Friday 16th June – Provisioning in Terempa
Woke to another blistering hot, sunny morning and breakfasted on tiny sweet bananas while listening to the radio. We’ve resolved to download some podcasts of favourite shows for future long passages with no internet. Muslim shops and businesses tend to either close early or remain shut on Fridays so we went to town mid-morning to see about acquiring more water and fuel for the journey. Two very helpful ladies from a roadside stall near the mosque were advertising diesel for sale, and arranged to deliver it to the boat the next morning. After that we bought a case of soda water and orange juice, but all our enquiries about where to get water for the tanks proved unsuccessful. Luckily, an Indonesian man employed as crew from another yacht happened to overhear us as we bought two huge plastic water containers and offered to translate Paul’s request to one of the harbour staff. While Paul filled the containers from inside the ferry terminal, I chatted to the guy. He told me he was from Bali and that it was his first visit to Terempa, too. When I asked what he thought of it, he replied that he wasn’t too sure what to make of the place. Probing a little, I got the impression that he’d expected them to be a bit more developed. While loading the water into the dinghy we met the couple anchored next to us who were collecting water they’d ordered for their tanks so we were able to arrange a delivery with the same guys. A highly successful morning all in all.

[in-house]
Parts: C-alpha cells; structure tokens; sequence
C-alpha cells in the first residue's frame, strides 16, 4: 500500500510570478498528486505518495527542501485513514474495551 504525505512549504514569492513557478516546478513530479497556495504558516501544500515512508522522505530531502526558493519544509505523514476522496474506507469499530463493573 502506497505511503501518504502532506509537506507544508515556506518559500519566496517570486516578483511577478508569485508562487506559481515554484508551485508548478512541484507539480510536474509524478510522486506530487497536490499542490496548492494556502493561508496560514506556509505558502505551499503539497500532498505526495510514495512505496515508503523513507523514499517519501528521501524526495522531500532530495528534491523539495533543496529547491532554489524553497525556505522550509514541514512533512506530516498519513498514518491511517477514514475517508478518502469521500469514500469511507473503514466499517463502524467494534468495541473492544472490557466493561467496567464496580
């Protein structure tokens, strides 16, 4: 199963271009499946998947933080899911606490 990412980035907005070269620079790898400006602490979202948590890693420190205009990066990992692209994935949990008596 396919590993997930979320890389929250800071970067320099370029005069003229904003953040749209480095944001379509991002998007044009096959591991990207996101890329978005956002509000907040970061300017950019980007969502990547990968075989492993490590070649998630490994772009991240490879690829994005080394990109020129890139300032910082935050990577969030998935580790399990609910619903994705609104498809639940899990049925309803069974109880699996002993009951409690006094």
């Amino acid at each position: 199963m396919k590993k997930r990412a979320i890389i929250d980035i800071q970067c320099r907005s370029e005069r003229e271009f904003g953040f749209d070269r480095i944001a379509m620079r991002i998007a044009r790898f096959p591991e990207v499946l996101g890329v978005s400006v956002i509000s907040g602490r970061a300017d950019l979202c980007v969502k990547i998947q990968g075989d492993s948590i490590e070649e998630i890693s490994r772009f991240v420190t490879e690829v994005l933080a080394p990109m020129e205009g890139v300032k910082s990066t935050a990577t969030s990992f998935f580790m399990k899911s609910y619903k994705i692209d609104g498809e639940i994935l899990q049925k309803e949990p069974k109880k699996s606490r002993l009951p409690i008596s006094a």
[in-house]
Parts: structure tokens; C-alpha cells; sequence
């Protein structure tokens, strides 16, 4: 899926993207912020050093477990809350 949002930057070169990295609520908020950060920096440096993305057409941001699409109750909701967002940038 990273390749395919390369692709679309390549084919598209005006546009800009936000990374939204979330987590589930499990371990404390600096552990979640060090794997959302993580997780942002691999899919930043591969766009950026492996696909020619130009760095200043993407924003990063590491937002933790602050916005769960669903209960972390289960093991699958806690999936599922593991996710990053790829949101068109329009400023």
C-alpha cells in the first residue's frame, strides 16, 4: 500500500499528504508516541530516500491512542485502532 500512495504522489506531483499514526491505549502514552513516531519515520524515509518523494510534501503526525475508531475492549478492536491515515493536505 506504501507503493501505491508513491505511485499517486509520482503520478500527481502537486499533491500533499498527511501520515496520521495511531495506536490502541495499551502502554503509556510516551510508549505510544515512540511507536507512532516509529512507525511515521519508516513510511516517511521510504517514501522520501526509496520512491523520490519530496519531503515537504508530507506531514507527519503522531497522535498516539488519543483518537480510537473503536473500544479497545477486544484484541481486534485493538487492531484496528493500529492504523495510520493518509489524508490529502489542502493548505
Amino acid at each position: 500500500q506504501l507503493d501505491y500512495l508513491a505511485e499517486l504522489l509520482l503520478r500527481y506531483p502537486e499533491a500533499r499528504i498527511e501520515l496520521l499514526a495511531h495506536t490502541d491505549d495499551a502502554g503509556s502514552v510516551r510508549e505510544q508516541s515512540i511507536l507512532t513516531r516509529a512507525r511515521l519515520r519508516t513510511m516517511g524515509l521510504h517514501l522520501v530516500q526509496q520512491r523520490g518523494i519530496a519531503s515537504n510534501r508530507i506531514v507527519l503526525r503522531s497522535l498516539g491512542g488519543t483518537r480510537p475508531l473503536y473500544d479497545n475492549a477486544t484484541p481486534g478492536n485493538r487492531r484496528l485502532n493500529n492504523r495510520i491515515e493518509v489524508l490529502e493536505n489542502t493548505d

When we got back to the boat, it began to rain heavily and Paul caught more water from it – he’s still figuring out how to devise the most effective construction for the purpose. In the spirit of this ‘good life’ lifestyle we seem to be adopting, I got on with baking more bread. I blame the old packet of yeast I used, but it wasn’t a success – it was so heavy and hard, it could have put a hole in the boat if dropped. Back to the breadboard then – I’ll keep trying.
Saturday/Sunday 17th&18th June
In order to drown out the loud wailing and shouting of prayers last night, I plugged my earphones in and listened to The Archers on my phone…I bet there aren’t many people who have put that in a sentence!